Fresh, nutritious fruits and vegetables abound at North Carolina farmers markets and grocery stores. And while the state’s farmers work hard to grow a variety of produce including strawberries, blueberries, tomatoes, cucumbers and more, they can’t do it alone.
Buzzing honeybees, darting hummingbirds, pretty butterflies and other pollinators are crucial for a successful produce crop. In fact, up to a third of the food we eat can be directly attributed to the work of pollinators.
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Pollinators help plants produce more fruit and seeds. Bees, birds, insects and more transfer pollen from one part of the flower of a plant to another, in turn fertilizing the plant. Without pollinators, plants cannot reproduce.
Shawn and Tracey Harding of Southside Farms in Chocowinity grow many different types of produce and rely heavily on pollinators for their livelihood.
“At Southside Farms, we are primarily a strawberry farm, but raise many other fruits and vegetables, too,” Tracey Harding says. “Strawberries are very reliant on bees for pollination. We have four rented hives on our farm for pollination of berries and all the other produce we raise.”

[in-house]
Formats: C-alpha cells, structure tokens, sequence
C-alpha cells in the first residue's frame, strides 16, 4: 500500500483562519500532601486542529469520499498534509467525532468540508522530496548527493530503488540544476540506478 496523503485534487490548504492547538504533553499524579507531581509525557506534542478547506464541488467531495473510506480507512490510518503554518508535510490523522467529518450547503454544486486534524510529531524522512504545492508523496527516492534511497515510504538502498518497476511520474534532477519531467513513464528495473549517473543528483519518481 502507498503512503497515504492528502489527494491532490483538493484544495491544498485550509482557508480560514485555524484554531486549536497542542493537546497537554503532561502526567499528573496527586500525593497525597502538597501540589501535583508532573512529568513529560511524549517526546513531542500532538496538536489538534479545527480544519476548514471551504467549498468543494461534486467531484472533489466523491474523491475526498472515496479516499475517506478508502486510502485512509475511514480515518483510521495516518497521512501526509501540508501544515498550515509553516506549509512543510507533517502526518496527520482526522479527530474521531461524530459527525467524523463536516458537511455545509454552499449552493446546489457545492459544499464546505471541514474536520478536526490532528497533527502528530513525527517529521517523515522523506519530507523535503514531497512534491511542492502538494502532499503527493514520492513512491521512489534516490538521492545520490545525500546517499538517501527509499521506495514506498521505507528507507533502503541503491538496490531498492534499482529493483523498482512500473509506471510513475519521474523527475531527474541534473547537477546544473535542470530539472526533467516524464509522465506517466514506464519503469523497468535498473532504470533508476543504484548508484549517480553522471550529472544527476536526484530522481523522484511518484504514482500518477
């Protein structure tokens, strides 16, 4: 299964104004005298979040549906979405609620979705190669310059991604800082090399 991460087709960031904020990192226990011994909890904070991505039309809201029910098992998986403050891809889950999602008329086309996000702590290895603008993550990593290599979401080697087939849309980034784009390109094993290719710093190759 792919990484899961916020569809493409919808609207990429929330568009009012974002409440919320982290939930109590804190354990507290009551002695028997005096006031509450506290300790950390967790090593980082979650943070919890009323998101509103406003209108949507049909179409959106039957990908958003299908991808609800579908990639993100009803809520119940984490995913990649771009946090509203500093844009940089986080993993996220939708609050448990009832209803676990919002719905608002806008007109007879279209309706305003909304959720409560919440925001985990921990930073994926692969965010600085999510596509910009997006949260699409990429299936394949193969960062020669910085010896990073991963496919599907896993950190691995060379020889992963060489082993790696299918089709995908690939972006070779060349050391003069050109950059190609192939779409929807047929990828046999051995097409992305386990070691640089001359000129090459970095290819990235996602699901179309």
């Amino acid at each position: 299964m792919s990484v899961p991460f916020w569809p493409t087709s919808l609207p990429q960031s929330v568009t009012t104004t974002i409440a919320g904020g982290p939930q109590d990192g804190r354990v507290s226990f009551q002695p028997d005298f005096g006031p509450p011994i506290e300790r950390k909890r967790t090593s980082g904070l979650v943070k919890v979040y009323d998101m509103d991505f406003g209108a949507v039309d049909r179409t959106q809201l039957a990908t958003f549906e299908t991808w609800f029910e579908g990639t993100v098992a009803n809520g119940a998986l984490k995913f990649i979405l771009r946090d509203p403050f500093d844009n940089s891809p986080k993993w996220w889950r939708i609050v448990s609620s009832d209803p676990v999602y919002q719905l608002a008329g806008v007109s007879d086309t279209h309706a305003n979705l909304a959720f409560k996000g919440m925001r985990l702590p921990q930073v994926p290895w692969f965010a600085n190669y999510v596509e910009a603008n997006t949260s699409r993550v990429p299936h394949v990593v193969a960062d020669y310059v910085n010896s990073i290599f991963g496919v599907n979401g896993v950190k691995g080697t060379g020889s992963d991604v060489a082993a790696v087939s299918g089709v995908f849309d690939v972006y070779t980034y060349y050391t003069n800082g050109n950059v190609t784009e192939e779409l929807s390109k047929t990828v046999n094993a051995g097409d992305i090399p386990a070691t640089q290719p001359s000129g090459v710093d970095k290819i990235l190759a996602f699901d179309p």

She adds that unfortunately, consumers have developed a “grocery store mentality,” meaning some have little understanding of the process of how food is grown.
“Pollination is a key step in the production of fruits and vegetables,” Harding says. “This is one of the reasons we talk to children during field trips to our farm about pollination, so future generations will be more aware.”
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To help protect pollinators for the future, Harding says the most important thing is to “bee” aware.
“By educating the public of their importance, we help protect the population. Also, when it becomes necessary to treat our fields with pesticides, we always make sure to apply at night when bees aren’t foraging,” she says.